Building More With Less
Commentary and analysis from the latest Job Openings and Labor Turnover Survey (JOLTS) by National Association of Home Builders chief economist Robert Dietz notes:
“The overall trend for open construction jobs has been increasing since the end of the Great Recession. This is consistent with survey data indicating that access to labor remains a top business challenge for builders.”
At the same time, layoffs are trailing downward and net hiring, as you can see from Rob Dietz’ graphic here, is holding steady.
As we’ve been observing in this space as well, builders have been pushing growth–especially in the entry-level and moderately-priced 55+ new home communities–a stress test moment for labor capacity constraint.
Anticipating unevenness in access to crews–particularly at cost-per-square foot price points that might have been modeled during budgeting at the end of 2017–many builders have gone through their paces to apply greater rigor to their operational processes.
Disciplines around task completion, fewer days of having crews show up on what turns out to be the wrong day to work on their task, ease and first-time quality of installation of building products and materials, and overall better start-to-completion management have improved, even as simpler, more streamlined, value-engineered, and more iterative floorplans have become the norm. Work hours that are not lost are gained.
As Dietz concludes in his take on construction job openings:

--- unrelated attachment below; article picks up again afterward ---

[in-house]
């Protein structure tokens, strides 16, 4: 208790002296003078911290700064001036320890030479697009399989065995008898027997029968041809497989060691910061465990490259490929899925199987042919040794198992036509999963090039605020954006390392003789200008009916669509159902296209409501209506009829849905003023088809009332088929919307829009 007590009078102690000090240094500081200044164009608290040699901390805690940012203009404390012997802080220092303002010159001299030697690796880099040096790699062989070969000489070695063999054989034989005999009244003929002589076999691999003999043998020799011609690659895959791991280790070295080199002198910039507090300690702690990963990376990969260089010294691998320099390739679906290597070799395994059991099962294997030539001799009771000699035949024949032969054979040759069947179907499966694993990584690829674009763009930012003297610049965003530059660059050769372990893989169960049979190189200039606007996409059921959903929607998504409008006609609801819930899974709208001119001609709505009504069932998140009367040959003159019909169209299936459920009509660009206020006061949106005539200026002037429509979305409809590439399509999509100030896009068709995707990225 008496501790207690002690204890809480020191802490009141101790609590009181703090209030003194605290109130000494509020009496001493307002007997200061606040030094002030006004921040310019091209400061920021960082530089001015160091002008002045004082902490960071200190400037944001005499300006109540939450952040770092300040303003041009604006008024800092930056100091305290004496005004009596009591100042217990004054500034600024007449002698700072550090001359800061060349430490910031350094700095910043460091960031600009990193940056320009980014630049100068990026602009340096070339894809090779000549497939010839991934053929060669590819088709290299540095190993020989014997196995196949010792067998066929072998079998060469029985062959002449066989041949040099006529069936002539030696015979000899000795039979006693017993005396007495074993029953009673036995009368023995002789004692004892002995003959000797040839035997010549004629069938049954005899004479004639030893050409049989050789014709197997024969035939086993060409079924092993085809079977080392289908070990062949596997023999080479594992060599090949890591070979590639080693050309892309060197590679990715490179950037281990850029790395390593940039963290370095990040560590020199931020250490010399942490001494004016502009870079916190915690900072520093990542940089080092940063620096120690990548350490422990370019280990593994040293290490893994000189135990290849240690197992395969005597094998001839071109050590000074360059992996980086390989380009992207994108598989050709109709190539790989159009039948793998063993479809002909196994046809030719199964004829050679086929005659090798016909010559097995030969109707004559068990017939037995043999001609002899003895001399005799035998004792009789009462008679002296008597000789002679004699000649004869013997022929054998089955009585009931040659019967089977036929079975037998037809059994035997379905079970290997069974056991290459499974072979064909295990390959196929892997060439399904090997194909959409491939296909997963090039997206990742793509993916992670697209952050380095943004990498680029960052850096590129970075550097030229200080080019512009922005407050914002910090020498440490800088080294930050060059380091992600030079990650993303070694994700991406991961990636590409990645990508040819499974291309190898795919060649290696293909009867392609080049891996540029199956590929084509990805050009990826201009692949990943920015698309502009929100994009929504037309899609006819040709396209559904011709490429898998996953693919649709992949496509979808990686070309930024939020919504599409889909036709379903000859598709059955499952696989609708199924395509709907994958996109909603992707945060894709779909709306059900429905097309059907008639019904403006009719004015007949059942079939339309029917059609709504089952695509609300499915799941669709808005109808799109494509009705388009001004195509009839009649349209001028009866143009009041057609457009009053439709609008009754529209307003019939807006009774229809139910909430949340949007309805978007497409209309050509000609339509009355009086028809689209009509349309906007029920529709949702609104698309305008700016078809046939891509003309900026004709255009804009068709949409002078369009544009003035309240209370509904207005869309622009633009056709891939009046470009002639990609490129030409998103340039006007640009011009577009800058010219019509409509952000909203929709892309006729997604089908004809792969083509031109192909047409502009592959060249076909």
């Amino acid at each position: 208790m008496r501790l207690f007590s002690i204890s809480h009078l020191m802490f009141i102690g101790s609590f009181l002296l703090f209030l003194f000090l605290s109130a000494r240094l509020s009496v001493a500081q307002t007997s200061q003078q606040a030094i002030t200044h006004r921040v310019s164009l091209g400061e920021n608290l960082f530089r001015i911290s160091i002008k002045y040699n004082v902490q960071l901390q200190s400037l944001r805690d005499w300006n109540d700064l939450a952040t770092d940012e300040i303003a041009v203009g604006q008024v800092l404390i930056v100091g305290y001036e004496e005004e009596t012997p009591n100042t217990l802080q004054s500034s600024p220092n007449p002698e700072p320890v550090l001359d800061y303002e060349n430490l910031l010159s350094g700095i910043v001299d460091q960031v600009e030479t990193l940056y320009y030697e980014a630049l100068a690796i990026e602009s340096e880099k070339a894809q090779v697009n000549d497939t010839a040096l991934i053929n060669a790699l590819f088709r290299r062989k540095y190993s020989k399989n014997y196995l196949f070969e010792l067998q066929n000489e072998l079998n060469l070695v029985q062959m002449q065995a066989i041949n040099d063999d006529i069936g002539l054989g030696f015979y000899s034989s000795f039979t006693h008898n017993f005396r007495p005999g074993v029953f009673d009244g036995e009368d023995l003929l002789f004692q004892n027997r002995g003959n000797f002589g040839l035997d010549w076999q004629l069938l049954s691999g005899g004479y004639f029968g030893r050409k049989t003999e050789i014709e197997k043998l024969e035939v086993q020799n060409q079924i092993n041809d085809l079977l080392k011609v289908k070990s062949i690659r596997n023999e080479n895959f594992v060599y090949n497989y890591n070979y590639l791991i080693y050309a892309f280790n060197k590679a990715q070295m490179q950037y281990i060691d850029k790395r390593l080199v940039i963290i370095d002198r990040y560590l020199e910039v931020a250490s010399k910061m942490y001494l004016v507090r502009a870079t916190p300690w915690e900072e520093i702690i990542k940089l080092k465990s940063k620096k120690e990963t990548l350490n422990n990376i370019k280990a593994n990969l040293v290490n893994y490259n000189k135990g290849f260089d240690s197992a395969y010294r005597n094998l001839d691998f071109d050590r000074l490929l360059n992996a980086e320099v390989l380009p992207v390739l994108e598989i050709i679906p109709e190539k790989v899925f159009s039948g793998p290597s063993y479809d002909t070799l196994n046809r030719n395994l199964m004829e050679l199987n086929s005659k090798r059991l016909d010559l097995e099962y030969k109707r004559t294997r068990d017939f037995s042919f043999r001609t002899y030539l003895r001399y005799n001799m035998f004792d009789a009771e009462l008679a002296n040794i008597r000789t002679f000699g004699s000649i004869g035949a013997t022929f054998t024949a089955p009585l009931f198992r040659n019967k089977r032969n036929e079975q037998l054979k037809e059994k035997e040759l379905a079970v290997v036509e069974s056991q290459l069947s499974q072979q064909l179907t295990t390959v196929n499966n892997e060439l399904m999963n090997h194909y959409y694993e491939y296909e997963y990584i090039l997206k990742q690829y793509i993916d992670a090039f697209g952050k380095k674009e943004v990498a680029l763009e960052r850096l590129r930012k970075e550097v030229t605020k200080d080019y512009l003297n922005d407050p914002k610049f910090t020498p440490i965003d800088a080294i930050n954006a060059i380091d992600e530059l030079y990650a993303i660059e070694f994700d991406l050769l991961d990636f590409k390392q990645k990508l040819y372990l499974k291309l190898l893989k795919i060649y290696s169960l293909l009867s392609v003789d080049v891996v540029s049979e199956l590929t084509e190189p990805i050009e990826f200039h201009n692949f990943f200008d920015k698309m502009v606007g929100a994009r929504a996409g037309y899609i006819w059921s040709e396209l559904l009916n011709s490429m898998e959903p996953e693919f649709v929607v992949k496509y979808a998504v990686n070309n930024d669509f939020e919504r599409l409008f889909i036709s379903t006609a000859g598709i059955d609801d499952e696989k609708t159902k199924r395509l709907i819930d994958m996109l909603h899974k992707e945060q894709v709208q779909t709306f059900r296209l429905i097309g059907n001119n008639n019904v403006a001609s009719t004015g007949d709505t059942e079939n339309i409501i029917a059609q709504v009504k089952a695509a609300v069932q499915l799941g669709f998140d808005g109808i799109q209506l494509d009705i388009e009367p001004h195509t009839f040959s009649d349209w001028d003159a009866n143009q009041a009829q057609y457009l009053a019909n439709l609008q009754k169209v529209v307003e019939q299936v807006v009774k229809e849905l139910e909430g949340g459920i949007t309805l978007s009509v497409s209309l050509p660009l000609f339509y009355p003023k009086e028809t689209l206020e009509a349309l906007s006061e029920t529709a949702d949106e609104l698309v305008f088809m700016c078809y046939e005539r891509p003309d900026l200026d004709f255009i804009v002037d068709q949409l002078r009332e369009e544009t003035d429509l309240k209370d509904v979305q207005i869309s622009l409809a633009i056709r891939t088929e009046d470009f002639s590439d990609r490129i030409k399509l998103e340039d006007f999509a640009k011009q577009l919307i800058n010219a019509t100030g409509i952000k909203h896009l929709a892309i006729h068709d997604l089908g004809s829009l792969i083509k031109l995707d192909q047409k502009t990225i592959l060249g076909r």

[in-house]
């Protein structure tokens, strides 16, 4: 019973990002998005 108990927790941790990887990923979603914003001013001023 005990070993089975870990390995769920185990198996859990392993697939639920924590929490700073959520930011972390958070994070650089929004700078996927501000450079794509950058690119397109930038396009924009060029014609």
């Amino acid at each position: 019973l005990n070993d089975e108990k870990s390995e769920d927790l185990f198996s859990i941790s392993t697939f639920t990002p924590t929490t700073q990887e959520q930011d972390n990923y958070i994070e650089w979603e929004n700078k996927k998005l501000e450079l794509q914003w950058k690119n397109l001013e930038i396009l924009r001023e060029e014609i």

“As labor remains a top cited challenge to expansion, builders will increasingly explore options to find ways to build more with less.”
They are doing so.
From roof truss and framing plants to fully-integrated offsite solutions, builders–some more than others–are working through the mental arithmetic and physical flows of activity, component home assemblies and their sub-components, pre-construction engineering and design, construction documentation, shipping, and the concurrent stream of inspections and approvals.
Their goal is to speed the process–get in control of and reduce in numbers of days the duration from start to completion–to gain the turn on inventory predictably faster. And, preferably, with a higher customer satisfaction rate.
The frustration for many builders is that there are few, if any, “half-measures” of exploration of off-site design, engineering, and construction. If you don’t go “all the way,” the inefficiencies in what remains an on site construction phase can cost more than the savings gained from producing trusses or pre-framed walls offsite.
There are two ways to “do more with less,” and we’ll be diving deep on both at the upcoming Housing Leadership Summit, May 14-16, at the Ritz Carlton, Laguna Niguel (click here to register).
One is to lower the barriers to doing more with less. That will be the focus of our “Tech Tipping Point: How to Make Off-Site Happen,” session on Wednesday, May 16, featuring Katerra Materials president Trevor Schick, Randek head of sales and market development Scott Hedges, and Entekra founder and CEO Gerard McCaughey, moderated by a very knowledgable builder/designer/developer Michele Knapp.
The other way to “build more with less” is to elevate your entire team’s sense of what it can and should accomplish through better across-the-board and up-and-down collaboration. This is precisely the focus of our HLS workshop, “Leading Collaboration,” led by business and construction workflow model gurus Clark Ellis, a principal and CEO of Continuum Advisory Group, and Fletcher L. Groves, III, VP at SAI Consulting.
Their session will explore urgencies, strategies, and tactics in identifying collaboration’s role in building “more with less.”
Home building–like baseball for Yogi Berra–is “99% mental, and the other half is physical.”
Job openings in construction today are a measure of a pain point for home builders, the time and the cost volatility in their start-to-completion cycle. One day, maybe not to long from now, that JOLTS data from the Bureau of Labor Statistics will come out and won’t be as much of a red flag warning. When builders have found “ways to build more with less.”